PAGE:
COVID-19 Delta variant: everything you need to know
We bring an overview of the latest information and key things to know about the recent Delta variant of Covid-19.
Why is it particularly concerning?
The Delta and Delta Plus variants are extremely contagious and as of 26th June 2021, the World Health Organisation has released a new warning that this is the most transmissible strain yet.
First identified in India in December 2020, the Delta variant is now spreading more quickly and easily than the original strain and the Alpha strain identified in the UK. It has already reached 80 countries just six months after first discovery and experts believe it to be 43%-90% more transmissible than previous Covid-19 variants and anywhere between 30%-100% more infectious and the Alpha strain.
The Delta variant is now the dominant variant in the UK where it accounts for 90% of cases.
It remains uncertain why this strain is more transmissible than others. One early study suggests that a mutation in the Delta variant possibly makes it blend better with human cells once in the system, which means it is able to infect more cells more rapidly and overpower the immune system. Researchers believe that this variant’s proteins might make it easier to enter human cells.
Its ability to infect younger people more often than other strains is another reason that makes the Delta variant of particular concern.
Studies in the UK show that children and adults under 50 were 2.5 times more likely to become infected. It might also cause more severe illness with the overall likelihood of hospitalisation with the Delta variant being higher and studies suggesting it might have almost double the risk of hospitalisation than the Alpha variant.
In China, for example, doctors say patients with the Delta variant are sicker than those they treated early in the pandemic and their condition seems to deteriorate much faster.
A recent Scottish study also found that people infected by the Delta variant were roughly twice as likely to be hospitalized as were those infected with Alpha. However, uncertainties remain, and it is important to take precautions.
What are the symptoms?
Delta and Delta Plus variant symptoms appear to be more severe, and research suggests they are changing in the UK as the Delta variants spread. Primary symptoms of the Delta variant include: h
- runny nose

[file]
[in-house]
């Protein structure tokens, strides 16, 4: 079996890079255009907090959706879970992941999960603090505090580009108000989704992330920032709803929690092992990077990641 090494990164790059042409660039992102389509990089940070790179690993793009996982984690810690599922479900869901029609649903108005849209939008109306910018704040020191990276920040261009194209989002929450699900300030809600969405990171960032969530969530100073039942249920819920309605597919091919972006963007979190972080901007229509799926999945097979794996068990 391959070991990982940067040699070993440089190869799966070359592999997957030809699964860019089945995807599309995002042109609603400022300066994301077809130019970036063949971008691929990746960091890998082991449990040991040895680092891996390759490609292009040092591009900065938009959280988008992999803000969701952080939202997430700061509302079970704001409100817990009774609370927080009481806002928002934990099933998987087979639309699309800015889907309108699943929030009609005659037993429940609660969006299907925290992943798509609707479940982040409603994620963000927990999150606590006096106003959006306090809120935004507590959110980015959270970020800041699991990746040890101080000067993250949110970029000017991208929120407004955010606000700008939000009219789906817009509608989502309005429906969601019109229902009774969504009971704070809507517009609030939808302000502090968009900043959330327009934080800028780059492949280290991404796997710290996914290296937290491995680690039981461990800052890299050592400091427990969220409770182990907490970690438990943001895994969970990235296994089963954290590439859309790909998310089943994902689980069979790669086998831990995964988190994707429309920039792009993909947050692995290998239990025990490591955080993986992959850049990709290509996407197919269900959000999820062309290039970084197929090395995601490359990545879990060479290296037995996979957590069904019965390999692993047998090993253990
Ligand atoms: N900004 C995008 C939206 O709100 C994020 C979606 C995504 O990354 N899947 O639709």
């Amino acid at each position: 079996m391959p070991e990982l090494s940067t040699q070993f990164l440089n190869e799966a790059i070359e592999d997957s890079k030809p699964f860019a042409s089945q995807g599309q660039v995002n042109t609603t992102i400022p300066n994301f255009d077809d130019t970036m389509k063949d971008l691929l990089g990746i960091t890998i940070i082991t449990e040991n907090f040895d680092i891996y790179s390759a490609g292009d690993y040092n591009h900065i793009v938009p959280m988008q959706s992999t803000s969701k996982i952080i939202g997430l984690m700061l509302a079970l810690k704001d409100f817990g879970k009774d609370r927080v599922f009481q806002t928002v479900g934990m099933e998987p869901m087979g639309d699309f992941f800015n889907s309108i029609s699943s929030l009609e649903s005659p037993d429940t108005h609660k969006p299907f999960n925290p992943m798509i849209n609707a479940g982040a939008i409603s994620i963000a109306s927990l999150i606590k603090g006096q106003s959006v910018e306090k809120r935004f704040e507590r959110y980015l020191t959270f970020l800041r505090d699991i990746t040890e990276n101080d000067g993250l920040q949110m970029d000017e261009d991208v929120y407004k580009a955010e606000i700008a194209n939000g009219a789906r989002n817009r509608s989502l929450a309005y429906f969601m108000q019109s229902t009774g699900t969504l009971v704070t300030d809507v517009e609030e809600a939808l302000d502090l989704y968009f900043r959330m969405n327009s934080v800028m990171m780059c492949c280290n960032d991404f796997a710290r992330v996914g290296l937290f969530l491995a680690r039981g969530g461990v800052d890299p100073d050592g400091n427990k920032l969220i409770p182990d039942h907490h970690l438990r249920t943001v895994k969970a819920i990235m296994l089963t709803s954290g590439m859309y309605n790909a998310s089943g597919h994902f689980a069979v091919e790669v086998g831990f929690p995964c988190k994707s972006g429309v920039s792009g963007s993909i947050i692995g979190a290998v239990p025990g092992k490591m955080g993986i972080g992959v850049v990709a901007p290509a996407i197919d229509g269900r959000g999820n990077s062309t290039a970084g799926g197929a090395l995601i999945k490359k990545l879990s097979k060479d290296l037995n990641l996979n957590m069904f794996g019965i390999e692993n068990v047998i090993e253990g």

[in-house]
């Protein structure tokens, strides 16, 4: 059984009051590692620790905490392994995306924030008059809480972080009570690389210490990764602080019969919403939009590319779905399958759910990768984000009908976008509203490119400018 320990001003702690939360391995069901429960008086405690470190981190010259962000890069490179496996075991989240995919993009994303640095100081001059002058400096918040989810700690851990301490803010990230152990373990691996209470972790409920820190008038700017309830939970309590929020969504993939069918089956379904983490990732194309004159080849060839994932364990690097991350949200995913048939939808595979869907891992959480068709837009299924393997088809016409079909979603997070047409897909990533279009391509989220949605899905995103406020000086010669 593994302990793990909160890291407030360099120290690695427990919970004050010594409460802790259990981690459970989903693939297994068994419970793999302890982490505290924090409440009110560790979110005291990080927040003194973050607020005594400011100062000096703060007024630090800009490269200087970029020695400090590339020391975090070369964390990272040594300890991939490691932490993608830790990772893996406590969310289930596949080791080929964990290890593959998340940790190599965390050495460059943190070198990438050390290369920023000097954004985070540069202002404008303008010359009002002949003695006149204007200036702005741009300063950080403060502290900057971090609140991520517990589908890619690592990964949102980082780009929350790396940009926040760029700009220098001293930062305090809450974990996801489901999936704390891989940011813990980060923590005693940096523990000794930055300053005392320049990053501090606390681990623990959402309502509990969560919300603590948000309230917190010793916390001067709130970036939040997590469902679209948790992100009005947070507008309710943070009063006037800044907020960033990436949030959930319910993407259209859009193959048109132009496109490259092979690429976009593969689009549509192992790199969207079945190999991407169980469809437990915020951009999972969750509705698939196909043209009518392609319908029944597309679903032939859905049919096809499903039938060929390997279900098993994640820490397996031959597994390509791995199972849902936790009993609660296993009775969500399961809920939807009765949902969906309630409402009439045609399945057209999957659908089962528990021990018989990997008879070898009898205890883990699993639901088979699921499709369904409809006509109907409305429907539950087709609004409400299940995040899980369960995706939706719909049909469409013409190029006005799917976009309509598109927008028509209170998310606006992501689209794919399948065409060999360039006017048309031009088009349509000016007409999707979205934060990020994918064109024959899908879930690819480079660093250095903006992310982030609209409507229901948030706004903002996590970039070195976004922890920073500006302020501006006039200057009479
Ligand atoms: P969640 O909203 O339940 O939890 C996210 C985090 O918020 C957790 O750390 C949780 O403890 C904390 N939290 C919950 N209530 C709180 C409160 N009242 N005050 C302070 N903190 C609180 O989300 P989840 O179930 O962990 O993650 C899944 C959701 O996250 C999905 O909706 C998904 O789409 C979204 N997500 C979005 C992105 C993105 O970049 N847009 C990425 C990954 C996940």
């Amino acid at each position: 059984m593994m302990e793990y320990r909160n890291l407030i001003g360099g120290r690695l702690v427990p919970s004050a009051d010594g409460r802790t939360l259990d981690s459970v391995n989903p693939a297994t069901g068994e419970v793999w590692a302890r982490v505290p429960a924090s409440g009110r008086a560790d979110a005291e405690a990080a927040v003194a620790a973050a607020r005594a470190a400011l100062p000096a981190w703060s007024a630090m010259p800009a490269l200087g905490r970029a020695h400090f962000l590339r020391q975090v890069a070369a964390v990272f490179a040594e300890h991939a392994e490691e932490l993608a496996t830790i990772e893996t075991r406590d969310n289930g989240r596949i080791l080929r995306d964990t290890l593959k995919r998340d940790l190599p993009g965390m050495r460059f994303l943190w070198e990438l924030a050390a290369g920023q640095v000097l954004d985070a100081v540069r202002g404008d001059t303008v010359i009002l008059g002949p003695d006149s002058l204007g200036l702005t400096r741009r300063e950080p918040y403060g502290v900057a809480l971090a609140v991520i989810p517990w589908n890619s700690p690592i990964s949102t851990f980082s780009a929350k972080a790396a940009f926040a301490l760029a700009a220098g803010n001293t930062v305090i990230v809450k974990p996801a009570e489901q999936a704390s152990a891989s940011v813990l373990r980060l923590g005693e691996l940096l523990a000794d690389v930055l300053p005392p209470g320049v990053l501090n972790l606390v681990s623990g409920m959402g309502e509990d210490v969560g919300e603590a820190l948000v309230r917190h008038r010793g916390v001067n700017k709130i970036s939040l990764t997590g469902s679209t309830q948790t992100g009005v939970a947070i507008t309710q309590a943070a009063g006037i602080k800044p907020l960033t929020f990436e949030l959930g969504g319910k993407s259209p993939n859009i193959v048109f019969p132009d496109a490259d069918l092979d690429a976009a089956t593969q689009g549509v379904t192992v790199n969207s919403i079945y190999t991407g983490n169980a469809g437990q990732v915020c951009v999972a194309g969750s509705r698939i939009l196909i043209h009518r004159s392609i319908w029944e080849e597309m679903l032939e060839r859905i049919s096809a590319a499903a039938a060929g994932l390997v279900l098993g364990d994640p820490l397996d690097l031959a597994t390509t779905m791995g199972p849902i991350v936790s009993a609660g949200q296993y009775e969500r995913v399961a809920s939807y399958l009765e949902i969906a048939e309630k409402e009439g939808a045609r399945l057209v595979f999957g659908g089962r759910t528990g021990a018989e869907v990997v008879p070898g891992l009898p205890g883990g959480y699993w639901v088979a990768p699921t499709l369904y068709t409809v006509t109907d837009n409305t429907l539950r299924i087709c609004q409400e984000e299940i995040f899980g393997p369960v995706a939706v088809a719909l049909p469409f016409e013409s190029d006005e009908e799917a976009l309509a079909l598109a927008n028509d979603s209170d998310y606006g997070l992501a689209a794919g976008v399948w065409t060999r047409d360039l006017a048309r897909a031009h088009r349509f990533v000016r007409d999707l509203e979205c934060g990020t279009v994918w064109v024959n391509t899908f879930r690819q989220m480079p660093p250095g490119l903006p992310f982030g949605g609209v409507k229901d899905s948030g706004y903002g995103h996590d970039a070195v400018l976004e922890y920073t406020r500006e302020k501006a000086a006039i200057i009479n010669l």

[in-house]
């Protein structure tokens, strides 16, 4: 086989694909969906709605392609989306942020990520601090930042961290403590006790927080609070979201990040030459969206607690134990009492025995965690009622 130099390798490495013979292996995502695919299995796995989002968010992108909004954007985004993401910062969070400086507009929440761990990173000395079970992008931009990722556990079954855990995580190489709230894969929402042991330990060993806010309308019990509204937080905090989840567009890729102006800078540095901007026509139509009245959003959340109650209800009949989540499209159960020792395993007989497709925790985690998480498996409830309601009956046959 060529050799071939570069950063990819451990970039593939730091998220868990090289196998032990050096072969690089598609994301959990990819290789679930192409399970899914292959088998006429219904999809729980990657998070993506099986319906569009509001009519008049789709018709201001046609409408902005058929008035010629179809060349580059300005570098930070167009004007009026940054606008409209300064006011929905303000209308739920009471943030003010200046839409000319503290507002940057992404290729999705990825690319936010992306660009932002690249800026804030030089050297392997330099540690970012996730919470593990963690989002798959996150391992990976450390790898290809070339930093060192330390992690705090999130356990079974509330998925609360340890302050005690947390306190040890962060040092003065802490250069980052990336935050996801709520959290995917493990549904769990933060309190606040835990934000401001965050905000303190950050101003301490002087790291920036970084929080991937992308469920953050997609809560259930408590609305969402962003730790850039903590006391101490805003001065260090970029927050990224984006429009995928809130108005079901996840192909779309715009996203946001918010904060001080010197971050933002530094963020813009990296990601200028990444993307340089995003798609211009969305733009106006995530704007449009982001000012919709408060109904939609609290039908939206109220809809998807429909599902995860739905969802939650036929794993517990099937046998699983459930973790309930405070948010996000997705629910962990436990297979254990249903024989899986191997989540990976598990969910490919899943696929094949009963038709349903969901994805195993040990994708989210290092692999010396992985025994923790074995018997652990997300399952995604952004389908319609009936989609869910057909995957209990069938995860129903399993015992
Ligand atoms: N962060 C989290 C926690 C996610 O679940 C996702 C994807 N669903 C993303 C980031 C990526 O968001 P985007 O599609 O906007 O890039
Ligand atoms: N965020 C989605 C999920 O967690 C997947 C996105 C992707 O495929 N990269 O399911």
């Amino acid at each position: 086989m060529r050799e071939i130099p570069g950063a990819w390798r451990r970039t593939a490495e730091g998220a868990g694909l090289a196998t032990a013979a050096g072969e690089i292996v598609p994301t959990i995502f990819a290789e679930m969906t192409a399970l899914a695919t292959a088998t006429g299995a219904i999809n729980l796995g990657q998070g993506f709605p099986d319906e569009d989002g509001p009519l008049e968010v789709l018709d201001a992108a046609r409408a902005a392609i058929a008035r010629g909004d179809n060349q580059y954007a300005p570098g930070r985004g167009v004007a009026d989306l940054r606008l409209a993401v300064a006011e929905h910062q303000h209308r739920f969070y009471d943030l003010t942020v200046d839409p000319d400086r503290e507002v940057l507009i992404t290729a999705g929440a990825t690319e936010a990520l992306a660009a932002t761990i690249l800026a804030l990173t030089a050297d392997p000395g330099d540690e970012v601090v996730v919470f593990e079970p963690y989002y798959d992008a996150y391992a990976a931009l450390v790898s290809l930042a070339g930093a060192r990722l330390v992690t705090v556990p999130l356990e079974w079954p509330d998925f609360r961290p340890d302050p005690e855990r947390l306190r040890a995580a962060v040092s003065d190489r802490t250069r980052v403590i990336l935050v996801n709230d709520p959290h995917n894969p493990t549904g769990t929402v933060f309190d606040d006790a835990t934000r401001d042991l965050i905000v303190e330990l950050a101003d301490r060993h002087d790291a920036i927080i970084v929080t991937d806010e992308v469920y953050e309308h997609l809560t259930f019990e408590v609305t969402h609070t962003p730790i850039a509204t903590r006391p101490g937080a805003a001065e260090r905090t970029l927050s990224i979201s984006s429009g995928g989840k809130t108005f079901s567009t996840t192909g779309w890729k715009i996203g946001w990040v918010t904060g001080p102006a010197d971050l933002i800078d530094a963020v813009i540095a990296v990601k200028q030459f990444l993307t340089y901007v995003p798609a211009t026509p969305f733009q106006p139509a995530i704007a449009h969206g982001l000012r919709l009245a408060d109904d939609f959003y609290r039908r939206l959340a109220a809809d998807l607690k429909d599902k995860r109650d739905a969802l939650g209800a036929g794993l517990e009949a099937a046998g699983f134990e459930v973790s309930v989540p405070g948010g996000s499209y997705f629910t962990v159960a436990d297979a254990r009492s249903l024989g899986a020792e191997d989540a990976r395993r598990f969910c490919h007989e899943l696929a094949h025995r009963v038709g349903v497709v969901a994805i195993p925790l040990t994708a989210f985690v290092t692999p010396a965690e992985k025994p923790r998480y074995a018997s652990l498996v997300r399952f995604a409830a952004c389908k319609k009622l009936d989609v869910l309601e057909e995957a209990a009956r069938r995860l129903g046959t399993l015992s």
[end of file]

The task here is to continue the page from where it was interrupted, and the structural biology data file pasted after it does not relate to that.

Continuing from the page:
- sore throat
Research also suggests that a cough is becoming less common, and loss of smell is no longer listed in the top 10 common symptoms. These changes have also led experts to be concerned that people may mistake symptoms for a bad cold or hay fever helping the variant to spread further. If in doubt, the best course of action is always to self-isolate and book a PCR test.
What is Delta Plus?
Last week’s reports from Indian officials revealed the emergence of another variant, the Delta Plus, with at least 16 cases found in the state of Maharashtra and 42 cases now found in the UK. This is a mutation of the original Delta variant; it is believed to be more transmissible, though currently little more is known about additional effects.
Is vaccination effective?
Studies have shown that the current vaccines are effective against all variants and those who are fully vaccinated (both doses) should largely not have cause for concern. However, the protection offered from a single dose is low against the Delta variant (studies show this to be just 33% effective) and if not vaccinate at all, you should consider yourself at higher risk.
Reports suggest the Pfizer-BioNtech vaccines gives 79% protection against the Delta variant and is possibly 88% effective against symptoms if infected, with two doses of the AstraZeneca vaccine reported as 92% successful in stopping hospitalisation due to the Delta variant.
If you want to ensure you have developed an immune response following vaccination, you can have both a Roche Quantitative antibody test and a T-spot test.